Internet users around the world set a new record Thursday.
It happened during the lunch hour, soon after Italy suffered its dramatic 3-2 loss to Slovakia in the World Cup. At that moment, more than 20 million people a minute plugged into news websites — far more than at any other single time in history.
Experts say the World Cup in South Africa has moved news coverage online in unprecedented ways. The first day of the World Cup drew about 12 million users a minute to news sites. And moments after Landon Donovan scored his match-winning goal to help the United States beat Algeria, about 11.3 million users a minute dropped in on news sites. The numbers come from the Akamai Net Usage Index, which measures Internet consumption for news organizations.
Not even Barack Obama's historic presidential win on Nov. 4, 2008 (about 8.5 million users a minute) drew that kind of traffic.
"This World Cup is a really interesting event to watch in terms of media coverage and online coverage," says Kristen Purcell, associate director for research at the Pew Internet and American Life Project in Washington D.C.
People already comfortable watching TV and movies online are now going to the Internet for sports as well. Probably the biggest reason is that all 64 games are available in streaming video on sites like espn3.com and Univision.com. And soccer fans may be unique in that they like to watch lots of games, says Purcell, rather than only the games in which their country has a stake.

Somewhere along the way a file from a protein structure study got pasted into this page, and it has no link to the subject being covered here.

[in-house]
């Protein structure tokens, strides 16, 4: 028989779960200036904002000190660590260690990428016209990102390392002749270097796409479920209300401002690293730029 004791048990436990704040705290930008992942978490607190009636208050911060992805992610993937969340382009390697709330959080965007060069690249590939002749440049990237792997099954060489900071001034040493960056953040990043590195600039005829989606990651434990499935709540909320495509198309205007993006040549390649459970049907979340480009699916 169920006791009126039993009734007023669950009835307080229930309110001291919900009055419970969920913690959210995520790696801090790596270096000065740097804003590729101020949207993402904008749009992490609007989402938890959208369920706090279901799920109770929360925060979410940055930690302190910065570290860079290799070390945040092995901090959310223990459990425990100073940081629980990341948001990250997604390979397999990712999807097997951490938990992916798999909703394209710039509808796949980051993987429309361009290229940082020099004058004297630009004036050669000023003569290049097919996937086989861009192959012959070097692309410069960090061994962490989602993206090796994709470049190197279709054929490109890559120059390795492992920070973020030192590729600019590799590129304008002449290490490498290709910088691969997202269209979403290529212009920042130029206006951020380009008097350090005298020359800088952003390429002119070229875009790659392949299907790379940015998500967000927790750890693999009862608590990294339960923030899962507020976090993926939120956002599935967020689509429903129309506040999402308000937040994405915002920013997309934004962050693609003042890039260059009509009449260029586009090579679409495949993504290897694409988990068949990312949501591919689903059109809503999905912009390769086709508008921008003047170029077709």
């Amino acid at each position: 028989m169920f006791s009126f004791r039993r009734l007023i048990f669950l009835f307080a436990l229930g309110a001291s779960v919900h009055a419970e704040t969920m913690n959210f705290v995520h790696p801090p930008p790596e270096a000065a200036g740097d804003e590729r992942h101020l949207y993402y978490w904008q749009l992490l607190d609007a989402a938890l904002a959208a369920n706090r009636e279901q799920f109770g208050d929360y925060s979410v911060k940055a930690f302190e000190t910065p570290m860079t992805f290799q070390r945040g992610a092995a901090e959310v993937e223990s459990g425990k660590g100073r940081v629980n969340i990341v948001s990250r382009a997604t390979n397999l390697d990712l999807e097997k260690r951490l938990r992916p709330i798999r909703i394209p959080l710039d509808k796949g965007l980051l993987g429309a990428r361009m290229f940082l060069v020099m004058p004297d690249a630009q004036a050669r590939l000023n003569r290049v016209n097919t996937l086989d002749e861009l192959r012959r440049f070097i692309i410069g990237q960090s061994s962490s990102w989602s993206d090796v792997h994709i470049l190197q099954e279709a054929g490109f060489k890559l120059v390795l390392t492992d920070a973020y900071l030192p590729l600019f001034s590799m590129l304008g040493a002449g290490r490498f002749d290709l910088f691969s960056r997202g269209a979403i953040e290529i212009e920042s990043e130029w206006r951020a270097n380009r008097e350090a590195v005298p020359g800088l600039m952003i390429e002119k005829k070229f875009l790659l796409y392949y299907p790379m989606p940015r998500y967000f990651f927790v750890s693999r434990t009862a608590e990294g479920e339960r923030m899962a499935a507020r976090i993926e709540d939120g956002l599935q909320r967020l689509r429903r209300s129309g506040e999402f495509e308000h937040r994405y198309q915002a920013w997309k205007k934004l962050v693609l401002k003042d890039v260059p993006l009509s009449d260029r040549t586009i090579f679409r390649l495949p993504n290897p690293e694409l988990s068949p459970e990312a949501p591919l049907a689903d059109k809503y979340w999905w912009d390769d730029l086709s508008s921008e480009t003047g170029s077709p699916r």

World Cup statistics would appear to bear witness to the trend. On June 11, opening day, 7.6 million people went to FIFA.com, the official World Cup website. Of those, more than 2.6 million came from Europe and 1.7 million came from the United States.
Soccer fans also are reaching out to each other online. Twitter has struggled to keep up with recent tweets, which have at times numbered about 3,000 per second.
And recently CNN teamed with Foursquare, the location-based social networking site, to offer badges to World Cup fans who gather at pubs, sports bars and other World Cup viewing parties.
Though the United States is not the biggest consumer of online World Cup news (that record apparently goes to the British), we are peeking at it more and more.
So much so that this month, one enterprising U.S. company unveiled a "World Cup network traffic calculator," so companies could determine how much of their network was being used up by employees watching the World Cup online.
Times researcher Shirl Kennedy contributed to this report. Leonora LaPeter Anton can be reached at firstname.lastname@example.org or (727) 893-8640.